So it's coming down to physical fit. Right now I'm leaning toward the P7s. The cups are larger and deeper. On the HP50s, my ears not only touch the driver pad, but my lobes are also compressed. I can reduce the outer ear pressure with a bit of DIY padding pushed up under the ear pads, but the lobes are still taking some pressure. For my particular ears, the P7 is more forgiving in the fit department. And I can do a little EQ for those fairly rare cases where things are a bit too strident in the treble.

 

Both of these sets are very good. I think whichever one you choose, you will adapt well to the sound signature over time and will find a great deal of enjoyment in your listening. As far as the fit goes, you really need to try them for yourself.

post #25 of 92
I really think it should be emphasized that unless you plan on using an equalizer (don't know about movie watching), the NAD's don't have much bass presence (I like to feel some oomph).

And despite not being as lively and exciting as the P7, they also don't accentuate musical flourishes like the P7's; possibly the treble or better instrument separation.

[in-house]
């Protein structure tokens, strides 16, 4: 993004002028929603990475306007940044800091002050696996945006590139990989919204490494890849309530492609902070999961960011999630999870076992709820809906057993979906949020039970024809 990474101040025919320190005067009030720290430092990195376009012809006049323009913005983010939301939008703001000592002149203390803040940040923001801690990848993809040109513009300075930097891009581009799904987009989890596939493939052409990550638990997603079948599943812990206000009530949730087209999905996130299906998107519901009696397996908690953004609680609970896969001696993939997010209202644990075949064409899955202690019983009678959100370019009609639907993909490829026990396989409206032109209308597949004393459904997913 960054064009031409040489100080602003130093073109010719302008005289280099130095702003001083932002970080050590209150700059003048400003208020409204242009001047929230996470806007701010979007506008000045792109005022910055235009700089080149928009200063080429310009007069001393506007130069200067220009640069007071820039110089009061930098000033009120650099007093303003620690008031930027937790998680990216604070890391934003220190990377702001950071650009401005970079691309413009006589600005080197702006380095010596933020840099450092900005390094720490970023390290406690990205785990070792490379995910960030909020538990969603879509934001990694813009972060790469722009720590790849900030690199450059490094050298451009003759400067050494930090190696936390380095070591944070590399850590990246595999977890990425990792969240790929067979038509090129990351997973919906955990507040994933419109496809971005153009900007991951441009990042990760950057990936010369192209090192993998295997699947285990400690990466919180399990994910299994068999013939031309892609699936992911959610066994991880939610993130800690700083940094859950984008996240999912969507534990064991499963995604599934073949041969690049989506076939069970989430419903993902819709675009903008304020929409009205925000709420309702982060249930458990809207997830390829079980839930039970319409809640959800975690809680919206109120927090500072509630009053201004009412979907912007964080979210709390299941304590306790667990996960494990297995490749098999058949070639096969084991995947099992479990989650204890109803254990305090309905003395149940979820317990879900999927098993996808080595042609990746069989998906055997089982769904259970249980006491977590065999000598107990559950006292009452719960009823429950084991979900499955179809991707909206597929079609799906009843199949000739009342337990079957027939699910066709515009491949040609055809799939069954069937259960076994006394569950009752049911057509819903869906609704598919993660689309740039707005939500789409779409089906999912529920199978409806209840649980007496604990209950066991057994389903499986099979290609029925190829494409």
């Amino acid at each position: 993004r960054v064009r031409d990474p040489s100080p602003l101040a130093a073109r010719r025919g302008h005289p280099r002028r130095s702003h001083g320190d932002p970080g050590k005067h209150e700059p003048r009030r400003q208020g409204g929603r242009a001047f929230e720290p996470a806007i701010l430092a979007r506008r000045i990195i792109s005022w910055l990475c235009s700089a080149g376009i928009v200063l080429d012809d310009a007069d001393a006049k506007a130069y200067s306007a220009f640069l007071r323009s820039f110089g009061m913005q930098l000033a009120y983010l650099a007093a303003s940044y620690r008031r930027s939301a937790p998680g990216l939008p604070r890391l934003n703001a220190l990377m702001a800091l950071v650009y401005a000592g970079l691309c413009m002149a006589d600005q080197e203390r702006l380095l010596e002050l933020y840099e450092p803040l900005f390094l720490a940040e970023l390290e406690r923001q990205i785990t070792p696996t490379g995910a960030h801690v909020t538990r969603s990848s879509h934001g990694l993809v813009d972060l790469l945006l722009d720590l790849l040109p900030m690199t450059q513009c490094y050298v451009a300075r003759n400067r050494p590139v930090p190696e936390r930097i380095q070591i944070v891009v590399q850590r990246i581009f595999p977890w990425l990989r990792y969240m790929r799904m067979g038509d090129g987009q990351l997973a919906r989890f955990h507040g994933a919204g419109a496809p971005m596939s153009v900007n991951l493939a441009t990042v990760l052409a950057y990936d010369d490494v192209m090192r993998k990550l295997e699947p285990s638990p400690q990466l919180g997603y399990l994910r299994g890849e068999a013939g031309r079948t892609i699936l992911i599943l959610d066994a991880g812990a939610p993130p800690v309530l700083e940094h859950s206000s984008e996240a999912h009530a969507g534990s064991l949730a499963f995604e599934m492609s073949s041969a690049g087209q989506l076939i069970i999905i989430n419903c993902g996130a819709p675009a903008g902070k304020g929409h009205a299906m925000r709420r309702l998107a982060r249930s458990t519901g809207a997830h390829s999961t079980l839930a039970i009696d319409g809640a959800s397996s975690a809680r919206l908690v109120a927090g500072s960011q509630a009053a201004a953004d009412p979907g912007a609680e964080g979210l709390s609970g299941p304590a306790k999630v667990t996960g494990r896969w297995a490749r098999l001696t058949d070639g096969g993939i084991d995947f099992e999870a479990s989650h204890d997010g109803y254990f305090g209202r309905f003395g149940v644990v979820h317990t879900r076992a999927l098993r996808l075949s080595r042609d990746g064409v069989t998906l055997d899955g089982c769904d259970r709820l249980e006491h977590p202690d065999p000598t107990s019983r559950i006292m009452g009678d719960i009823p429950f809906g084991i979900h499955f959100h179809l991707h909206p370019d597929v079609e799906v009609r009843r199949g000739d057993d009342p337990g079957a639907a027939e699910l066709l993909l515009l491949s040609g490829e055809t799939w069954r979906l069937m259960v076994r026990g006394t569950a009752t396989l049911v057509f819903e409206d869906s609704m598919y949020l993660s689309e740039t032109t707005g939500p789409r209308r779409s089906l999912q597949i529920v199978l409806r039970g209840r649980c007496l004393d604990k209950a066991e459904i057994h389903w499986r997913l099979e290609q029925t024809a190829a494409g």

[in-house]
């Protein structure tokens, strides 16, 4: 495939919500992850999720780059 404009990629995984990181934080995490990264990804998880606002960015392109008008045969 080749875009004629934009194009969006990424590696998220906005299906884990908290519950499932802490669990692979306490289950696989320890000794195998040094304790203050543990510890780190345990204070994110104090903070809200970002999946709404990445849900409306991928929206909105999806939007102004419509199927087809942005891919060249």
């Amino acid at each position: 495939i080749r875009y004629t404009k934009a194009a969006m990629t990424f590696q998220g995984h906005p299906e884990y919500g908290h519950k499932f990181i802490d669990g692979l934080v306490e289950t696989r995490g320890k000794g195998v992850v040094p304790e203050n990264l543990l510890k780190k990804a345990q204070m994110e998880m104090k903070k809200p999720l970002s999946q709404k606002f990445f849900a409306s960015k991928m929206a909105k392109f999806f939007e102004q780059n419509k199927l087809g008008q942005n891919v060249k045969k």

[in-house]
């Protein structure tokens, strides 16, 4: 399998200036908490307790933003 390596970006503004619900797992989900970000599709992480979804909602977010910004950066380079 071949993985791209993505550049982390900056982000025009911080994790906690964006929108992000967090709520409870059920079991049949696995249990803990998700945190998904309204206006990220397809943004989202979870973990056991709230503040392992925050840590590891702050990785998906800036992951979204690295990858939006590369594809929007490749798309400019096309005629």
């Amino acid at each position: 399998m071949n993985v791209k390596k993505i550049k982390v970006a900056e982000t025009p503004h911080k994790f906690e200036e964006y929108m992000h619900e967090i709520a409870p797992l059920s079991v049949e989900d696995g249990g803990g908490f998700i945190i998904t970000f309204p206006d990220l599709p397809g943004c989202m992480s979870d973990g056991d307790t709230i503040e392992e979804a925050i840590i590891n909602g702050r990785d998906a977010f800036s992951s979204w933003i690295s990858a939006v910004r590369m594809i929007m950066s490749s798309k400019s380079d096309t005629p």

It's a matter of taste, of course, but the P7 might be the better crowd-pleaser among the two.
post #26 of 92

The bass on the NADs seems pretty strong to these ears, sometimes a bit too strong. :/

post #27 of 92
Quote:
Originally Posted by dlhen68 View Post
 

The bass on the NADs seems pretty strong to these ears, sometimes a bit too strong. :/

They're great across genres, but when it comes to rap/electronic music (don't know if you listen to these!) they're a bit lacking, I think. The P7's were perfect for me because the bass sounded similar to what I set my equalizer to on the NAD's.

post #28 of 92
Quote:
Originally Posted by dlhen68 View Post
 

Well, I've done a LOT of listening to both the HP50s and the P7s.

Both sets are obviously colored, so it comes down to personal taste.